Magee: A criticism of a quite different kind, often made, is that the writings of the Frankfurt School are not just difficult to read but usually turgid and sometimes unintelligible. Take Adorno, for instance. You described him earlier as a genius. I find him unreadable. That seems to me a tremendous barrier between the ideas the Frankfurt School were trying to disseminate and the public they were trying to disseminate them to. It is a serious criticism, in any event – and if anything it is made more so by the fact that alternative philosophies are expounded by better writers. Bertrand Russell won the Nobel Prize for literature, after all – and so for that matter did Jean-Paul Sartre, the best-known exponent of Existentialism. So when one reads Existentialist or analytic philosophy one has a fair chance of reading prose which is distinguished as prose. But when one reads the members of the Frankfurt School…

Marcuse: Well, to some extent I agree with you: I confess there are many passages in Adorno I don’t understand. But I want at least to say a word about the justification he put forward for this. It was that ordinary language, ordinary prose, even a sophisticated one, has been so much permeated by the Establishment, expresses so much the control and manipulation of the individual by the power structure, that in order to counteract this process you have to indicate already in the language you use the necessary rupture with conformity. Hence the attempt to convey this rupture in the syntax, the grammar, the vocabulary, even the punctuation. Now whether this is acceptable or not I don’t know. The only thing I would say is that there lies an equally great danger in any premature popularization of the terribly complex problems we face today.

(From pp. 54 – 55 of Talking Philosophy, by Bryan Magee)

The complete programme is available to view on YouTube, along with the rest of the series: http://www.youtube.com/watch?v=2pzfy2izu44

Anonymous said...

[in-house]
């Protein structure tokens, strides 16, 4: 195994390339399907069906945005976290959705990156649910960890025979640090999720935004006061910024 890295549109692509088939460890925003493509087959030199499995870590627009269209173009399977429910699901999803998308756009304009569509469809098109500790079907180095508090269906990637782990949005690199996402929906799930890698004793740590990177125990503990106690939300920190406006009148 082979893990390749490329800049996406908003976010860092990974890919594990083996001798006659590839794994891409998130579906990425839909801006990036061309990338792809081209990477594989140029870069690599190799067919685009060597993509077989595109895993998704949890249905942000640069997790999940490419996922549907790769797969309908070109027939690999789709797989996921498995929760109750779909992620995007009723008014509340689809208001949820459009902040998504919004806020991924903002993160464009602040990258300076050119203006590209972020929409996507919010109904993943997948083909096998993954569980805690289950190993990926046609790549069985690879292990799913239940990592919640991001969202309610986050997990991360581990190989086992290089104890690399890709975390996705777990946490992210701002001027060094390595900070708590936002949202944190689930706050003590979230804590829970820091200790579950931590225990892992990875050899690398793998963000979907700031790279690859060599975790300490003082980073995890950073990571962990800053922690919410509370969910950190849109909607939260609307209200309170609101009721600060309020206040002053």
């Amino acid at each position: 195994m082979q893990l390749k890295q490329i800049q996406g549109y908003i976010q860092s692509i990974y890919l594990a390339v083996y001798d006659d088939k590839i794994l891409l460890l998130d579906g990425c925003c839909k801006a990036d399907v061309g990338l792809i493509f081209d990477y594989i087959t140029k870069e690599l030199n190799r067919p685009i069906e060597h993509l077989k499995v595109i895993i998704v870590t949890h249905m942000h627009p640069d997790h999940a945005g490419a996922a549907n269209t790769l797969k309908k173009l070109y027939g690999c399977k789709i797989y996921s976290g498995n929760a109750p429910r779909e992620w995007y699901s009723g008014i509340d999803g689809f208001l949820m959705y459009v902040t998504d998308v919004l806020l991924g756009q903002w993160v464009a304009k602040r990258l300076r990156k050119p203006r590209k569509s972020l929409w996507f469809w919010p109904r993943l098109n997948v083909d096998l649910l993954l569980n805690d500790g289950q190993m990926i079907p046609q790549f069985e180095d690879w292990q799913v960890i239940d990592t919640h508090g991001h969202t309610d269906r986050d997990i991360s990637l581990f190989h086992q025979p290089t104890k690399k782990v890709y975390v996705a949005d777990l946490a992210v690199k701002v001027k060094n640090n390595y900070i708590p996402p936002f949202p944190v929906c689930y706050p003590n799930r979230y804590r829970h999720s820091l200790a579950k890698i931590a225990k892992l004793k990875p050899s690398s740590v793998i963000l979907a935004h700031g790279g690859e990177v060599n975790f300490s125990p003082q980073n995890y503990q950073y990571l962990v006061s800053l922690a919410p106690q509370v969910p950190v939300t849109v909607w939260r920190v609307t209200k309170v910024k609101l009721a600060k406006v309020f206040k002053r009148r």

I too have read much worse. It should be remembered that the book was written (and was translated into English) as an intervention into what was already a debate in academic philosophy. The result is that some jargon is completely inevitable, just as it is in any specialist field, in order to achieve precision: look at the workshop manual for a car, or at a textbook of the law relating to property in land ...

Mike Macnair

Liam G said...

I agree with Ken - compared to some Timpanaro was a model of clarity and the technical language used in that passage would be familiar to any member of the audience at which it was aimed. Taking it out of context like this, tends to distort the sense of his terms. While I would always be ready to translate obtuse vocabulary for my students, my response to peers is usually 'do the reading and look it up':-)

TGR Worzel said...

Nope, I didn't understand a word of it...!

Not sure I want to either. It looks as though it was written by somebody more interested in establishing their own importance than communicating anything meaningful...

andy newman said...

I am sorry Phil, but even as a non -academic who has read a bit of marxism I find that quote from Timpanaro quite clear and accessible.

isn't he saying that the crisis in the thories of knowledge in the natural scinces has led to an idealist conception that mankind has a mythical intellectual creativity unconstrained by material conditions, and on this basis there has been a growth of subjectivism and voluntarism, or beleif that the human will is itself sufficient?

Inded, the only technical language here is "epistemology", and that is a very clear concept that anyone witha dictionary can master.

Callum said...

...you've missed the target here, Phil. I have an undergraduate degree, I'm doing a Masters, and I'm familiar with the basics of Althusserian Marxism, so perhaps I'm getting ahead of myself, but this sentence is not at all obscure.

Its grammar is logical and linear. Its clear what the subject matter is. It uses philosophical concepts, yes, but not in a deliberately obtuse fashion. Unless you object to the discussion of epistemology as such (which I know you don't), I don't see what is at all obscurantist or objectionable about this bit of writing.